The significant association between HbA1c levels and all-cause mortality remained in all subgroups (see Supplementary Table S2). Pooled risk estimates from the random-effects model and fixed-effects model were virtually identical. Omitting a single study in turn did not significantly change the summary risk estimate of either all-cause or CVD mortality. Repeating meta-analyses according to various eligibility criteria did not change our pooled results, either (see Supplementary Table S3).
There was no evidence of publication bias for any association as revealed by Begg’s test and Egger’s test (all P > 0.1).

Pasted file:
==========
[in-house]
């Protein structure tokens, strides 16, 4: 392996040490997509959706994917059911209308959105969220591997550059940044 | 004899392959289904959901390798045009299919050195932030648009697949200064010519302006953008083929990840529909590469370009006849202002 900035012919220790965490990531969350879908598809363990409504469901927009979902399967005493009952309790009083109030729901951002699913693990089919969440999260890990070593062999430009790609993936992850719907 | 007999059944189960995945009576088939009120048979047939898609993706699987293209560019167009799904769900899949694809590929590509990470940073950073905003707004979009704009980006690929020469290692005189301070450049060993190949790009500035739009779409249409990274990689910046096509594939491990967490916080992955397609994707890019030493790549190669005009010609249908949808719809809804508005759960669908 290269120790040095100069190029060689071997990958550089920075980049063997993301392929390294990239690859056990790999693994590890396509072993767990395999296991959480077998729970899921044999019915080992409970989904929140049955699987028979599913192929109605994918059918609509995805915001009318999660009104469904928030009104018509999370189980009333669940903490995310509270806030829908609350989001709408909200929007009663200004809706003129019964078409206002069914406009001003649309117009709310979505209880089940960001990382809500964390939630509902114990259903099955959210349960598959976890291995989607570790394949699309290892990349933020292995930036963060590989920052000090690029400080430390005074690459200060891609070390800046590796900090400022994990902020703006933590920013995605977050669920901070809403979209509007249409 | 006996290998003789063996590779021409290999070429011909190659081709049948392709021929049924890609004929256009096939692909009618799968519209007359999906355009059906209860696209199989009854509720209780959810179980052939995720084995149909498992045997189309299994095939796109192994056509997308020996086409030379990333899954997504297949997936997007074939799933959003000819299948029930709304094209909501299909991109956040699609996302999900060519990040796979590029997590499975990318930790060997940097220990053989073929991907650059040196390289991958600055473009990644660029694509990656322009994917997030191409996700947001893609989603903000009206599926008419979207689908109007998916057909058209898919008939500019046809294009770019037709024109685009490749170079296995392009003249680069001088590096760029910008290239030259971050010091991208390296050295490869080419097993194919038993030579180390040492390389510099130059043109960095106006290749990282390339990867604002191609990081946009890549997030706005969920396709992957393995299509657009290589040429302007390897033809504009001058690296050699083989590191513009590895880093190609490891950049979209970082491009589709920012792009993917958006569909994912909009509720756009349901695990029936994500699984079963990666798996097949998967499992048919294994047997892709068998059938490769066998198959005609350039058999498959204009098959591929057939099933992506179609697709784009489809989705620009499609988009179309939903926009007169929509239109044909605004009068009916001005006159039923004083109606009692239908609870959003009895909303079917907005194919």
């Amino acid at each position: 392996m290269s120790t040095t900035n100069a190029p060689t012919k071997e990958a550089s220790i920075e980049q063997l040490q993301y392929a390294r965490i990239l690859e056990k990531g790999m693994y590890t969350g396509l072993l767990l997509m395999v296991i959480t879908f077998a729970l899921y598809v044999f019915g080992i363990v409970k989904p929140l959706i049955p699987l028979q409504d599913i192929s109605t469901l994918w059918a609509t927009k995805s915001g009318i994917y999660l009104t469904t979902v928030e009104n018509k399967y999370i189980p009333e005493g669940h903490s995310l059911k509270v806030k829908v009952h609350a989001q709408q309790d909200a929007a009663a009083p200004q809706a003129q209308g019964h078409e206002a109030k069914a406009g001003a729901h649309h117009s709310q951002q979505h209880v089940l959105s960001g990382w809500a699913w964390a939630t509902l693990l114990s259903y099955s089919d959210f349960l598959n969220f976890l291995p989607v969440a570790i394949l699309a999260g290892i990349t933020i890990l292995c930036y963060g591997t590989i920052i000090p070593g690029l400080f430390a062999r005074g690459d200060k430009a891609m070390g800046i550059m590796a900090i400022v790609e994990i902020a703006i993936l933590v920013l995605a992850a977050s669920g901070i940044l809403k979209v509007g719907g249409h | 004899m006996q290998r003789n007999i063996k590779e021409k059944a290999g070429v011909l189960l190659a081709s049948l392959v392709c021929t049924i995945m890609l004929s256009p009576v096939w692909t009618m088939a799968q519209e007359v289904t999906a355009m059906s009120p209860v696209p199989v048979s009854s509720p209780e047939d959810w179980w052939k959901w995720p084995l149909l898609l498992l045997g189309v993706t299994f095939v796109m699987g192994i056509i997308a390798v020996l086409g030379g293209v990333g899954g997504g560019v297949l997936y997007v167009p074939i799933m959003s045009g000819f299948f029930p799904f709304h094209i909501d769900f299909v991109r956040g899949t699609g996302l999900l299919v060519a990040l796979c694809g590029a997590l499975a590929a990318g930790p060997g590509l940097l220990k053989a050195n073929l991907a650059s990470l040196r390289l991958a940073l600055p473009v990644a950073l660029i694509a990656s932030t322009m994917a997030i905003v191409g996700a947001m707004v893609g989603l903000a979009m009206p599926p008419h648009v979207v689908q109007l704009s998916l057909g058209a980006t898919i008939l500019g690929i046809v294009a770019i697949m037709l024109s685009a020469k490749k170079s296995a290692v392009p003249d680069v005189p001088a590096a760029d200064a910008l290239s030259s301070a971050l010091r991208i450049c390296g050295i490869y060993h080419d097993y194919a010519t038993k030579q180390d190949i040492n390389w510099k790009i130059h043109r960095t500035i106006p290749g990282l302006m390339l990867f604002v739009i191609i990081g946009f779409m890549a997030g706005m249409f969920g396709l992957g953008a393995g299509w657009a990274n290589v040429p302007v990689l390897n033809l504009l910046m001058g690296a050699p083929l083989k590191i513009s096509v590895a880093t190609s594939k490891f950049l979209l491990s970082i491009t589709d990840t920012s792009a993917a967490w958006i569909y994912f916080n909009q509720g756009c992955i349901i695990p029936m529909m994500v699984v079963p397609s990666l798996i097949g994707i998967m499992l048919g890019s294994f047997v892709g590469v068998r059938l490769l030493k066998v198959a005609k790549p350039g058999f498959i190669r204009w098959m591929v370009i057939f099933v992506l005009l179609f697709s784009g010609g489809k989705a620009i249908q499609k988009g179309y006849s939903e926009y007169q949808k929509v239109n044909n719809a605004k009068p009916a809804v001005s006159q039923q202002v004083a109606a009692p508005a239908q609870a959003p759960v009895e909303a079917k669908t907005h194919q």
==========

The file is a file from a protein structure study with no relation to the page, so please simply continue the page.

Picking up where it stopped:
The findings from the two-stage dose–response analyses suggested that in subjects without known diabetes, higher HbA1c level is a predictor of increased all-cause and CVD mortality but not of cancer mortality. In subjects without diabetes, higher HbA1c level is a predictor of increased CVD mortality only; in those with normal HbA1c level, higher HbA1c level is not a predictor of any studied mortality outcome.